The Loyalty Oath Business

08/08/2011 11:11 am ET | Updated Oct 08, 2011
  • Barry Levinson Academy Award-winning director, screenwriter and producer

Grover Norquist is an old fashioned name. Sounds like something from Our Town by Thornton Wilder. But don't be mistaken. There's nothing old fashioned about Grover Norquist. He's a very modern man. In a time of a recession when jobs are hard to come by, Grover has invented a job for himself. His job is to make sure that those in Congress take a loyalty oath to say that they will never raise taxes. Ever. It's not enough for members of Congress to vote for or against a particular piece of legislation. There needs to be an oath. He believes, why be against something just for today, when you can be against it forever? That is the brilliance of Grover. He saw the need, and where there's a need, there's a job to be had.

I'm not sure there's another job like this in the United States of America. I imagine it does not require a whole lot of education to do it. Not even sure how you would teach this kind of a job. But that's the job Grover created. I'm not sure who pays him, but let's not haggle over small details. A job is a job, and Grover is in the Loyalty Oath business.

See, Grover discovered a flaw in man's thinking process. He realized that sometimes we change our minds. Sometimes we think one way, and then we realize there's another way. He spotted that flaw. He realized that no one had come up with an idea to curb that kind of behavior. You only have to go back four or five centuries to the folks who believed the earth was flat and not round. If Grover was around back then, and they had taken a loyalty oath, things would have been a whole lot different today. Now we're stuck with the idea that the world is round, and that there are people on the other side of the world. Different people. The loyalty oath puts an end to the concept of, "There's an answer until there's a better answer," and allows us to stay the course. If the flat earth theorists only had a loyalty oath, everything would have been much more simple today. "I swear to uphold that the world is flat. Today, tomorrow, and forever."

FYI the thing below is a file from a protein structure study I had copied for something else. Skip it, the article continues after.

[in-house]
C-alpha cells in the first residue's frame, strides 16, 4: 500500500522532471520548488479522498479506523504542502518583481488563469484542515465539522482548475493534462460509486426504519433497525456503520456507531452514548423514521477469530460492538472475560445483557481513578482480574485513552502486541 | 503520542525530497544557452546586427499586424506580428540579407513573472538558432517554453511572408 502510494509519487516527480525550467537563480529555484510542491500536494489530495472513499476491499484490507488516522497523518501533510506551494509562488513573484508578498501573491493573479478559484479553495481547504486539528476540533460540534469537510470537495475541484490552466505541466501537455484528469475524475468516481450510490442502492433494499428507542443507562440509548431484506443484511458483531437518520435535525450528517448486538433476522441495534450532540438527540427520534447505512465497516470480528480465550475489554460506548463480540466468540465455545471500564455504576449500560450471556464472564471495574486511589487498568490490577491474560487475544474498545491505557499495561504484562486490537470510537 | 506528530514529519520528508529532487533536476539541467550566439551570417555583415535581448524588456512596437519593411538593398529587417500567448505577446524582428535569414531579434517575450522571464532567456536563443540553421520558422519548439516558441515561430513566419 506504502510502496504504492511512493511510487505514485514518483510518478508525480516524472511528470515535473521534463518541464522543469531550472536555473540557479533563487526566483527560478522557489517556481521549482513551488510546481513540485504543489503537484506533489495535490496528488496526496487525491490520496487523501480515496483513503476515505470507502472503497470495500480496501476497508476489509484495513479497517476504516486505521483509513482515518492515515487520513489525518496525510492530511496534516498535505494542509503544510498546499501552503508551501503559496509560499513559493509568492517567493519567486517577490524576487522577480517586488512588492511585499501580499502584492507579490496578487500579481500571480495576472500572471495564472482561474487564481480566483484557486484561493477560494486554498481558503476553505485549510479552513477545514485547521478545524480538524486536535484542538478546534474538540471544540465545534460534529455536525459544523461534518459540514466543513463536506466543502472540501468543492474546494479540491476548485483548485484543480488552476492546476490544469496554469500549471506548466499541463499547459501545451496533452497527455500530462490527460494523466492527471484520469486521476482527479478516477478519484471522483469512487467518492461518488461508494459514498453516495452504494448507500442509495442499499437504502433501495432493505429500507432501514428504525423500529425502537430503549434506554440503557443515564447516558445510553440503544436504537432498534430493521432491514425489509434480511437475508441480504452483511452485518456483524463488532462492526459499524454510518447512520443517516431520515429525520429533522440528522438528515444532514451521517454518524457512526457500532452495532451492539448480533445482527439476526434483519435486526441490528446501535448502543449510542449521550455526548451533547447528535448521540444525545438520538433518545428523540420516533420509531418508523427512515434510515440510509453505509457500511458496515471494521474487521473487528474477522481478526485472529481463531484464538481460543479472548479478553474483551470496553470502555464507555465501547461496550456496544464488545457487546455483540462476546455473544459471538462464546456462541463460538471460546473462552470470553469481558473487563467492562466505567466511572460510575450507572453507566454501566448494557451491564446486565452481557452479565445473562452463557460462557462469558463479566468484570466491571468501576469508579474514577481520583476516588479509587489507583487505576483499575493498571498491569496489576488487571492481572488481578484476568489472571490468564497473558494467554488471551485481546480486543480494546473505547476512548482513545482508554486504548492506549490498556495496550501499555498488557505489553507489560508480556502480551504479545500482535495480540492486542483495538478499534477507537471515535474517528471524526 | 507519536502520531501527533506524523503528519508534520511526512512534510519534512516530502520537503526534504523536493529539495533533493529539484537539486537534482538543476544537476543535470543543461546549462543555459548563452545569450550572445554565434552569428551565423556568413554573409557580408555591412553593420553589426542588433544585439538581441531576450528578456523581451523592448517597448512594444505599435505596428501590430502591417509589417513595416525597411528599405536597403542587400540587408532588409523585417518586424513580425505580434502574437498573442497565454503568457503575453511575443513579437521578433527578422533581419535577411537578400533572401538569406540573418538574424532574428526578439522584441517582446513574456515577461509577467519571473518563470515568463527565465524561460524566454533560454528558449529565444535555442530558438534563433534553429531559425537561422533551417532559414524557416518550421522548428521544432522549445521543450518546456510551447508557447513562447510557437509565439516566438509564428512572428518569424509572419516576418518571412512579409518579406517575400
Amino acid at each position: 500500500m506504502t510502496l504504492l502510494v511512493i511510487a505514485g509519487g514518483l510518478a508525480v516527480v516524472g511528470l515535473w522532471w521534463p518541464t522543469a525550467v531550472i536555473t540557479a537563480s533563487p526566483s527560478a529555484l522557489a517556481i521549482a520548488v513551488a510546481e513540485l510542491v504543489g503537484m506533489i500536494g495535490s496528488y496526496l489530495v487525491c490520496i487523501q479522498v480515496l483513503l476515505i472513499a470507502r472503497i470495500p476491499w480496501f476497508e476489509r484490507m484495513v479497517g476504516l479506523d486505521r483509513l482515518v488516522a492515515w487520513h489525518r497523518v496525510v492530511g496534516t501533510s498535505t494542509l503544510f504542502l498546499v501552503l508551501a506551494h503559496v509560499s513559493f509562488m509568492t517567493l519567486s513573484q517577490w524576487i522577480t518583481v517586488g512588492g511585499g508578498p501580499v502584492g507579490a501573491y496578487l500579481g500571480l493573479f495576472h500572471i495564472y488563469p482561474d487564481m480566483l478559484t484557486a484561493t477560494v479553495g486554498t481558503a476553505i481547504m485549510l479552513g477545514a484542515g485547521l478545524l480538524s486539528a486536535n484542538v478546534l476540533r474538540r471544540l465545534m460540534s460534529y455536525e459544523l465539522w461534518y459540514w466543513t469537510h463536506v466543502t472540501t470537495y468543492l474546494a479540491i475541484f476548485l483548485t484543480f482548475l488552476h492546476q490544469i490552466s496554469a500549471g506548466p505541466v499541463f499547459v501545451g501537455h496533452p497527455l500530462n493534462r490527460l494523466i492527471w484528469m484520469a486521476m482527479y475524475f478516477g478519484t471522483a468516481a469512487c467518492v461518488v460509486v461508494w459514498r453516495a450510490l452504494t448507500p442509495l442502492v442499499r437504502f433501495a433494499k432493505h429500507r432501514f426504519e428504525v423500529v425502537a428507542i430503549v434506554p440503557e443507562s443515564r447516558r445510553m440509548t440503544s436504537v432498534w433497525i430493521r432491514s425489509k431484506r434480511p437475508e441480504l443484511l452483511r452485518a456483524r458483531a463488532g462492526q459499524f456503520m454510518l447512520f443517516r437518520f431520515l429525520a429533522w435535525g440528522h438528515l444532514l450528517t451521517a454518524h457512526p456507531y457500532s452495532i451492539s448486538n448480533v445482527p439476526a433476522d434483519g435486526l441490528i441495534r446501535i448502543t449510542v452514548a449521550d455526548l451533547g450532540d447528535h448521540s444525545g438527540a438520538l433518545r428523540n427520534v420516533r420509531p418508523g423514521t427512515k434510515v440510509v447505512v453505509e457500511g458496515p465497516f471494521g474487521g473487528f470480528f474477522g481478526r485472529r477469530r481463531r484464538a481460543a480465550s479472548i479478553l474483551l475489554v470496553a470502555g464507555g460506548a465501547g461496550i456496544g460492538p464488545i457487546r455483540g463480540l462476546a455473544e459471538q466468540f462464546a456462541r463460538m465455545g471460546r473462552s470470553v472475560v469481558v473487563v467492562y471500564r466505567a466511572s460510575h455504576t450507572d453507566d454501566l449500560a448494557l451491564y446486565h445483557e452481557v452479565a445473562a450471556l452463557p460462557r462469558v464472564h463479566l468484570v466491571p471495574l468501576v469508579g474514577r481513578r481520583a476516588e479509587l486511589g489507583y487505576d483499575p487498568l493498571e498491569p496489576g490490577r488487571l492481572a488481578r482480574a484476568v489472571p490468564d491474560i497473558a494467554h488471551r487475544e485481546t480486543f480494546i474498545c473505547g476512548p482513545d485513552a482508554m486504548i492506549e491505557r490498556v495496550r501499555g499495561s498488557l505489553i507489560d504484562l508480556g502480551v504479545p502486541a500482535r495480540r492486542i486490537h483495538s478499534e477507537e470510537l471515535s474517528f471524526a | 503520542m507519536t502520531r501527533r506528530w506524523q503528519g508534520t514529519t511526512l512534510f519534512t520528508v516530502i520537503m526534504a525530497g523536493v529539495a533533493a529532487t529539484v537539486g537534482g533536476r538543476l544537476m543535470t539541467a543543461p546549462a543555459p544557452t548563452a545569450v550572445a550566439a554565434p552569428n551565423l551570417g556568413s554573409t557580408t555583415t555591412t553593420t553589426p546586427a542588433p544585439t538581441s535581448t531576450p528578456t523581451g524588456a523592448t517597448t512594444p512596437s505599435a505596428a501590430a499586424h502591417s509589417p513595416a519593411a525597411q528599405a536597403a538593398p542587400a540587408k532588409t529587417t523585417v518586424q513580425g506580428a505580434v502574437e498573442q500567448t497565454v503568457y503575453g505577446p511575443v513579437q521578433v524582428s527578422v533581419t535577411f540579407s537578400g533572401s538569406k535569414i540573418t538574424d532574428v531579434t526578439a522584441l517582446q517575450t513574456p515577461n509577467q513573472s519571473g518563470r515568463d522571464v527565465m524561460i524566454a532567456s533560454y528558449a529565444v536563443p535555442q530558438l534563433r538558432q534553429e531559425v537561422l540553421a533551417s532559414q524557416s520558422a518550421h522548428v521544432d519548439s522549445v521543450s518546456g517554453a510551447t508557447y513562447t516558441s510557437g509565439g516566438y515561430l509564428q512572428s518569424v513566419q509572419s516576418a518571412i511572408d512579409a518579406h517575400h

Grover could have picked another time to enforce his never raise taxes ever loyalty oath pledge. He could have done it during the Clinton years or before the Bush cuts, but he didn't feel the timing was right. He waited until the taxes for the wealthiest hit rock bottom. Only then was Grover ready. And he knew, few in Congress would be against a loyalty oath. After all, who is going to complain? Poor people? They don't have anyone representing them anyway. They don't contribute to any political war chest. The middle class? They're too busy keeping their homes off the foreclosure market or trying to find the money to send their children to college. Or just maybe trying to stay above water. There will be a few naysayers who say that tax cuts don't help stimulate the economy, but a little controversy is always good. In fact it only helps Grover's Loyalty Oath business.

It's a fine business that he has created. It's not a seasonal business as far as I can tell. And you don't need to own a store. There's no inventory. So no Walmart can come along, undercut you, and drive you out of the Loyalty Oath business. This might be the start of something big. A whole new industry. As it stands now, all you need in the Loyalty Oath business is a pledge to be against something. And there's plenty of things we can be against because we're always against something. Why, if you gave me 5 minutes, I could come up with a half of dozen loyalty oaths right off the top of my head. It wouldn't require much thinking. That's the beauty of it. Any person can go down to Kinko's, get some Loyalty Oath pledge forms, fill in what you're against, and just head on over to Congress. And you're in business. It's that simple.

Never bet against American ingenuity. We can turn this recession around in no time.